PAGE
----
GLORYHAMMER are the essence of what power metal stands for. Catchy choruses, up-beat melodies and over the top silliness. Since their inception in 2010, the band has become a big player in the modern power metal scene and now after a successful set at this year’s Bloodstock Festival, we caught up with Ben Turk and Paul Templing (that’s Ralathor, the Mysterious Hermit of Cowdenbeath and Ser Proletius, Grand Master of the Templar Knights of Crail in case you didn’t know) to talk about Bloodstock, the development of power metal and whether in fact power metal bands are the devil’s music.

So how do you think your set at Bloodstock Festival 2016 went?

Paul: Really well! We’d never played a set that early before, ever! We actually camped last night so waking up and thinking “oh we have to play in a couple of hours” and when we actually got on stage it was like we were playing at seven o’clock at night. Everybody got up to see us!

Ben: It actually got better and better as we went on

Paul: Yeah, we were really surprised that people had got up as if I wasn’t obliged to get up in the morning then I wouldn’t!

Ben: It was actually quite impressive that we managed to get up for it so the fact loads of other people did as well was really cool!

This performance follows the short tour you did with BLIND GUARDIAN, how do the two compare?

Ben: Festivals are always different because it’s bigger but I think our kind of show works at a festival when you have this big presentation. When you are a support band you are always under this pressure to get on stage and get everything set up so this was cool, this was a really nice thing to do in the UK.

Bloodstock started as a power metal festival, so for a band like you guys to come and play do you feel like you instantly fit in on the lineup?

Paul: It’s come a long way since then though, a lot of the fans that come to it probably don’t even listen to power metal! It was actually my first festival that I personally attended when I was 16 years old to see SONATA ARCTICA in like 2004 I think. Back then, it was all power metal, all the headliners were power metal, for anyone who was into power metal it was like a dream festival. Nowadays there will be plenty of people here who hate power metal but there’s plenty of people who love it! There’s a mixture of stuff.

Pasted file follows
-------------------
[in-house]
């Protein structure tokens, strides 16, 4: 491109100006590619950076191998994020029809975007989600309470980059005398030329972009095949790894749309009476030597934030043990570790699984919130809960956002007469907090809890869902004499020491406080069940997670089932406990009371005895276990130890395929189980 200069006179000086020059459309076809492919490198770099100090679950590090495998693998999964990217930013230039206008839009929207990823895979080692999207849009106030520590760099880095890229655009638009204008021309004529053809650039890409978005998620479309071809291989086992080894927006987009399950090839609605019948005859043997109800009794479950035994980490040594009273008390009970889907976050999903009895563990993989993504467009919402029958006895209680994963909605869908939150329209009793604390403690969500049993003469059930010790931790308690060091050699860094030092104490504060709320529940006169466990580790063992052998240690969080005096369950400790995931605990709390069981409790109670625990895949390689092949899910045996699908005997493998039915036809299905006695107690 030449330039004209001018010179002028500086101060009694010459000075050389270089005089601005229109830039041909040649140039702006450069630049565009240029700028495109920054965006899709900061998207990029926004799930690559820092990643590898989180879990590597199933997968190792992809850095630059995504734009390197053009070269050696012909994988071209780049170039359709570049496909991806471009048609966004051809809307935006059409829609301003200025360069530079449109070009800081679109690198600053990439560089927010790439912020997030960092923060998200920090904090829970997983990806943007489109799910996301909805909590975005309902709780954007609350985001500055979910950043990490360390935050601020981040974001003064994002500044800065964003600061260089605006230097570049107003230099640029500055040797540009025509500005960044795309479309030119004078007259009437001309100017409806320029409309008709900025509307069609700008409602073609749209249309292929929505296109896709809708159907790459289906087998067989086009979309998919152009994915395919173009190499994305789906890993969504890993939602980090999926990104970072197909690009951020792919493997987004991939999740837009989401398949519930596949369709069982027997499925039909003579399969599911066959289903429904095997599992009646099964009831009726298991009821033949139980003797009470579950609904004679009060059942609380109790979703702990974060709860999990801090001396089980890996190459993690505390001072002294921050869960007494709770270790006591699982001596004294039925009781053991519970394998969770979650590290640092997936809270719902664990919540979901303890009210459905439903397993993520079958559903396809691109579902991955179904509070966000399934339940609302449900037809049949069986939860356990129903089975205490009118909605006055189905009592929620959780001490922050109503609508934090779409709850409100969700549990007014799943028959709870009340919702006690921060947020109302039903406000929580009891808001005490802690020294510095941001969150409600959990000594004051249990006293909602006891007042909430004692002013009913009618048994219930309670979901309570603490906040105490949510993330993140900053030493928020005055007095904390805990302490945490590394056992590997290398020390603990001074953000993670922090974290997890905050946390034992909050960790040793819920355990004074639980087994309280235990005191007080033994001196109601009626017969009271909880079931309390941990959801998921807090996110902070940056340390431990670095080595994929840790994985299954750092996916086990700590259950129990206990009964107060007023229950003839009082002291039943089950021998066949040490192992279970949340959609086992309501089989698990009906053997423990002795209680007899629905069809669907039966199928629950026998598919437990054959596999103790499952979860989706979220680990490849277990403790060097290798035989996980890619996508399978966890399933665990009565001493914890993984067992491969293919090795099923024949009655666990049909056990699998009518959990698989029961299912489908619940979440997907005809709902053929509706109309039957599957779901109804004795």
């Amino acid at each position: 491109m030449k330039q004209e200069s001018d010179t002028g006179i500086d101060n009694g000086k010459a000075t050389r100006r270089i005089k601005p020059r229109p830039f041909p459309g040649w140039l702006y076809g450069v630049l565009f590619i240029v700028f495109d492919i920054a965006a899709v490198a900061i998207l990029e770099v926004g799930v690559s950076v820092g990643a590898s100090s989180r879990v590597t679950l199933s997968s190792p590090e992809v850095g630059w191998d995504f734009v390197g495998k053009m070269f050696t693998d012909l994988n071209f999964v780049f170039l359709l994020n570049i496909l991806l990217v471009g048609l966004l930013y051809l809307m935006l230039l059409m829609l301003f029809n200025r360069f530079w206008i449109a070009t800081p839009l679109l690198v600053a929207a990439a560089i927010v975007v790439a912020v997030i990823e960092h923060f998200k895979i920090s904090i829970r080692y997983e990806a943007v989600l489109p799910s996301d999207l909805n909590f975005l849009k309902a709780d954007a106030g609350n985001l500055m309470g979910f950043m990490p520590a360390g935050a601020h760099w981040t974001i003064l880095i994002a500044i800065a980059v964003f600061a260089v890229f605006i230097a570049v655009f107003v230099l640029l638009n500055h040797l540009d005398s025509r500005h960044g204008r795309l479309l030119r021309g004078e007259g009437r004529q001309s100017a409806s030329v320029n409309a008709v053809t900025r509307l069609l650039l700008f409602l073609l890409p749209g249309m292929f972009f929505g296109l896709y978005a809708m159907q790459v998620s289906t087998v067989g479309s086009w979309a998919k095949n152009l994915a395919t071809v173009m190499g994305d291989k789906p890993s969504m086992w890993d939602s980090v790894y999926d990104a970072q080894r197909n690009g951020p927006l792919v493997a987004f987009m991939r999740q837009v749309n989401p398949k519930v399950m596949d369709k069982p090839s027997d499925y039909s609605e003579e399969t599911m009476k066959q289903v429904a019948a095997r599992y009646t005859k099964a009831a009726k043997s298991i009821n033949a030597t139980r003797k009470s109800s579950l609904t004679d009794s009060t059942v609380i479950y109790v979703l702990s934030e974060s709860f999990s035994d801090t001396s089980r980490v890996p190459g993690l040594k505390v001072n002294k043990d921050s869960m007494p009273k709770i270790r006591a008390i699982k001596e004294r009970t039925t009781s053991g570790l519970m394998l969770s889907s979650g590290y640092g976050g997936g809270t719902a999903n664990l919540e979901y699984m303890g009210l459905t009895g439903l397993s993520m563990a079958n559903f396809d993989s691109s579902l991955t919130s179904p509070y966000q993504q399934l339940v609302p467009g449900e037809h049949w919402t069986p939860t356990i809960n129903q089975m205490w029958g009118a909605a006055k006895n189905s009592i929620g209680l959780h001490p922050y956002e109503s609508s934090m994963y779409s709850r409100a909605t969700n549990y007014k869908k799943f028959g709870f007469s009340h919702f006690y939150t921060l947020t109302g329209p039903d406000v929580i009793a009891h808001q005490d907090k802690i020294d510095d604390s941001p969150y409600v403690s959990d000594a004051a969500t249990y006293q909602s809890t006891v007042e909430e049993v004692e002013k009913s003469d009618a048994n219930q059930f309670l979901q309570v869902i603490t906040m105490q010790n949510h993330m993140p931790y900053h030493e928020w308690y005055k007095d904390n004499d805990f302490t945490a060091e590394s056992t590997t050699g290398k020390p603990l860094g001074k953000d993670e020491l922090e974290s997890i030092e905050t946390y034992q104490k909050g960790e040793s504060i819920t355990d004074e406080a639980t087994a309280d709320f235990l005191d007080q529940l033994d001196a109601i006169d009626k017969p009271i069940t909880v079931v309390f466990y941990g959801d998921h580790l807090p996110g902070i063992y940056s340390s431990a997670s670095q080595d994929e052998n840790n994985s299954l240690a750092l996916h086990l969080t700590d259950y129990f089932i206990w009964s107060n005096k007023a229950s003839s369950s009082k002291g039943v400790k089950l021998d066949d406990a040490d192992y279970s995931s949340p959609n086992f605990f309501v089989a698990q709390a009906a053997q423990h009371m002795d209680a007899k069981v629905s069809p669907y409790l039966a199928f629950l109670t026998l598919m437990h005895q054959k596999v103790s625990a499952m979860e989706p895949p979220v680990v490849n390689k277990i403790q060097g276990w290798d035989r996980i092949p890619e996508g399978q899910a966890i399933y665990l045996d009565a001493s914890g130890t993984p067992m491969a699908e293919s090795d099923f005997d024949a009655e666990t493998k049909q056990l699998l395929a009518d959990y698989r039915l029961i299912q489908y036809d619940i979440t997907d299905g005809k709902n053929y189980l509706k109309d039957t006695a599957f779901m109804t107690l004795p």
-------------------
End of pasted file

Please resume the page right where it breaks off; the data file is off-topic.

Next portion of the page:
Ben: Plenty of people hate us personally! [laughs]

Very much the message behind GLORYHAMMER is quite an elaborate story. For people who may not know, can you try to explain the concept?

Paul: In one sentence go!

Ben: It will be a long sentence. Okay so basically it’s set around Dundee and the royal family of Dundee, starting with Angus McFife the first in the year 1992 AD which stands for After Dundee and he has to fight an evil wizard, Zargothrax, who for some reason is obsessed with trying to destroy Dundee or take it over or something like that. We did an album about that, he goes around and collects the jewels, collects the coins, gets like 1000 points or whatever it is he needs to do. Throws the wizard into a pool of liquid ice and then you end up 1000 years later in space where the same thing happens again except the world implodes at the end. So that’s it in a nutshell!

You guys are very much becoming like a space opera, you should do the theme for Star Wars!

Paul: I think there is a lot of competition for the role! But there is a Star Wars influence.

Ben: I do all the orchestral bits and pieces and there’s definitely John Williams influence. John WilliamsStar Wars soundtracks is something I adore a lot.

Last year you released Space 1992: Rise of the Chaos Wizards. How have you found the reception for that album?

Paul: Really well! We’re really pleased with it. We’re very proud of that album compared to our first album, musically it is a lot more ambitious!